Tonalist and Kid Cruz run with Wicked Strong in the Jim Dandy Stakes.
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Tonalist and Kid Cruz run with Wicked Strong in the Jim Dandy Stakes.
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Coglianese Photos

Tonalist, Kid Cruz Exit Jim Dandy Well

Runner-up, third-place finisher to turn attention to Aug. 23 Travers (gr. I).

Jim Dandy Stakes (gr. II) runner-up Tonalist and third-place finisher Kid Cruz both came out of the July 26 race in satisfactory condition, and their respective trainers confirmed they will point to the Travers Stakes (gr. I).

Tonalist  "came back in good order; a touch stiff, but not bad," trainer Christophe Clement said the morning after the race July 27. Meanwhile, trainer Linda Rice also reported that Kid Cruz exited his third-place finish in the Jim Dandy well. Both trainers will now turn their attention to the $1.25 million Travers Stakes (gr. I) at Saratoga Race Course Aug. 23.

Tonalist, the Belmont Stakes (gr. I) winner owned by Robert S. Evans, was beaten 2 1/4 lengths in the Jim Dandy by Wicked Strong  after traveling three wide on the first turn and four wide into the lane. The Tapit  colt was also brushed slightly by the winner at the top of the stretch.
"He was second best yesterday with the trip that he had," Clement had. "Wicked Strong ran a really nice race, and we live to fight another day. We will do everything we can to be back in the Travers.
"The main thing is to focus on the future. We've got four weeks. We've got two breezes, and we will do everything we can to have him at his best on Travers Day. He will walk today, walk tomorrow; then he will go back to the track Tuesday morning."
Kid Cruz's sire, Lemon Drop Kid , won the 1999 Travers after finishing second in the Jim Dandy. Under Irad Ortiz, Jr., Kid Cruz finished third coming off a victory in the July 5 Dwyer Stakes (gr. III) for Vina Del Mar Thoroughbreds and Black Swan Stable.
"He came out of it good," Rice said. "It was kind of an odd trip for him. I was pretty worried on the backside; it looked like he was going the wrong way, but he regrouped and Irad got him running the right way. He made up a lot of ground and came out of the race well, so I think we can move on to the Travers and hopefully have a better trip and a better finish."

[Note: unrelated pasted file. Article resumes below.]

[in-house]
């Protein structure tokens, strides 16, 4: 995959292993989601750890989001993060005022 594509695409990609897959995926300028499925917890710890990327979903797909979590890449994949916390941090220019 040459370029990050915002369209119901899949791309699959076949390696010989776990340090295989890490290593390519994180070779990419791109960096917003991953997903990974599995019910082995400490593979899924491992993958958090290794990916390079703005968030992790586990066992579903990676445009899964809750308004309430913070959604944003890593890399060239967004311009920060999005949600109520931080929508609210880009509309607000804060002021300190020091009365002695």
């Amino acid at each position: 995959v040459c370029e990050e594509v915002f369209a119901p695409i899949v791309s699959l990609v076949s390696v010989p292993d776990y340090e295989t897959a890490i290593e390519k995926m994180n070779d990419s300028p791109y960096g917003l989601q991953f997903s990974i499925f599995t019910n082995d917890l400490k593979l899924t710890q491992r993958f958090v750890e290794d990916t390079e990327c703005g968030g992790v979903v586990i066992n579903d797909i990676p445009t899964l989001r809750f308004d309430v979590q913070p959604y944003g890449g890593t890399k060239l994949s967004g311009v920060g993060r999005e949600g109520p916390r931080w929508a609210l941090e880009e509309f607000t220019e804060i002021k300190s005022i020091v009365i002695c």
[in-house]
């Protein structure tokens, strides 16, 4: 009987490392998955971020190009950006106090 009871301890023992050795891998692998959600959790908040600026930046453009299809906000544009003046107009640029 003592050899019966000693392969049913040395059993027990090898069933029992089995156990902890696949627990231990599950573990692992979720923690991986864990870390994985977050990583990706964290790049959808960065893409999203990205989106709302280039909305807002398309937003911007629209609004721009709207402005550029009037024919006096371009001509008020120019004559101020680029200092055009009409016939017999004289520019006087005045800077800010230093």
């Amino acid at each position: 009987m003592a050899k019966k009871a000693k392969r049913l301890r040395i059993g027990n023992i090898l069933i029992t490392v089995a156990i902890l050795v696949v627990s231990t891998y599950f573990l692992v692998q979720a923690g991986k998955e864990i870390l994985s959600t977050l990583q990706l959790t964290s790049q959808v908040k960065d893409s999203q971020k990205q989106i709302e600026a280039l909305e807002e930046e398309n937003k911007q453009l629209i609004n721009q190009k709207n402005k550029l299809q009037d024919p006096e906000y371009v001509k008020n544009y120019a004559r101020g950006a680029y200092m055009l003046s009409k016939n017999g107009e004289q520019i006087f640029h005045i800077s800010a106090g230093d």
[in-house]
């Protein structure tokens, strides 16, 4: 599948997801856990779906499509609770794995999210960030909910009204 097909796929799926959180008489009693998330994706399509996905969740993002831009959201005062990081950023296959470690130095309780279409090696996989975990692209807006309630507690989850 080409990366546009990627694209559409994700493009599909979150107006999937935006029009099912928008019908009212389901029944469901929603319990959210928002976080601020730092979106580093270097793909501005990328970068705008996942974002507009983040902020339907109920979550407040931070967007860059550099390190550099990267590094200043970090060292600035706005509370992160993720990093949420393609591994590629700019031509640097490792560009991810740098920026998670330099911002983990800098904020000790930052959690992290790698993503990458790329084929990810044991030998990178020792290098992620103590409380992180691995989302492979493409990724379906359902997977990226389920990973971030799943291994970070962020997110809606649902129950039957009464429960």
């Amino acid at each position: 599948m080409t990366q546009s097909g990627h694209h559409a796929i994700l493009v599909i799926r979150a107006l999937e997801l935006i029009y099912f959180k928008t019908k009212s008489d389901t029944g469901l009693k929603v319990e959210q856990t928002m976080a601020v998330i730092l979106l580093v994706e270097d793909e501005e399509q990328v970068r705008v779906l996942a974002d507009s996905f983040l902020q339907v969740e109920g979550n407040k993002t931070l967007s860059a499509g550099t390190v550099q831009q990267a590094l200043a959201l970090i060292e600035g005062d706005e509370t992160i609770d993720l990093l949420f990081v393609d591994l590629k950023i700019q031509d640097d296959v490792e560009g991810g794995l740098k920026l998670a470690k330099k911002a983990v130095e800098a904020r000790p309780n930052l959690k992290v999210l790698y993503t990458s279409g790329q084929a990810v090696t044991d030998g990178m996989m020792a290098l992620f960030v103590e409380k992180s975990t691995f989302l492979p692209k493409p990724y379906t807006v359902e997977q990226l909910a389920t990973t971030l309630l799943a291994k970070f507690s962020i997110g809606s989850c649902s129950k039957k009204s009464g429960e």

The normally late-running Kid Cruz broke on top from post 5 and uncharacteristically was up close to the pace early before dropping back. Ortiz steered Kid Cruz five wide into the stretch and set his sights on the two leaders, finishing 2 1/2 lengths ahead of Kentucky Derby Presented by Yum! Brands (gr. I) runner-up Commanding Curve.
"I would have rather he laid off of it and made one big run. It was kind of an ugly race," Rice said. "He kind of got sandwiched on the turn and Irad was having to ask him to be there, anyway; then he went the wrong way on us. It was kind of an ugly trip, but the horse gathered himself back up and was running at the end.
"It says a lot (about him). He's a nice horse. Frankly, if that happens to most horses they're going to trail the field and run last. I think this allows us to move into the Travers. I think that's what we were really looking for. I was hoping for a closing second, beaten a length and a half, but it is what it is. If we're going to have a trip that doesn't work out, I'm glad it was in the Jim Dandy and not the Travers."
Ten of the past 16 Travers winners have come out of the Jim Dandy. Rice would become the fifth female trainer since 1978 to start a horse in the Travers, following Dianne Carpenter, sixth with Kingspost in 1988; Kathy Henry, seventh with Ridan Clarion in 1984; Kathy O'Connell, fourth with Blazing Sword in 1997; and Helen Pitts, seventh with For You Reppo in 2007.
Kid Cruz won the Dwyer after taking the Easy Goer, both at Belmont Park, and also captured the Federico Tesio and Private Terms in Maryland before a disappointing eighth in the May 17 Preakness (gr. I). Rice had also considered the Aug. 2 West Virginia Derby (gr. II) but opted to stay at home.
"I thought there was a lot of risk in running him back in three weeks. He's supposed to 'bounce' and not move forward," she said. "But to train straight into the Travers, that wasn't very appealing to me, either. I don't think you can train the seven weeks and expect to win. The other option was in West Virginia, and then we're too close to the Travers."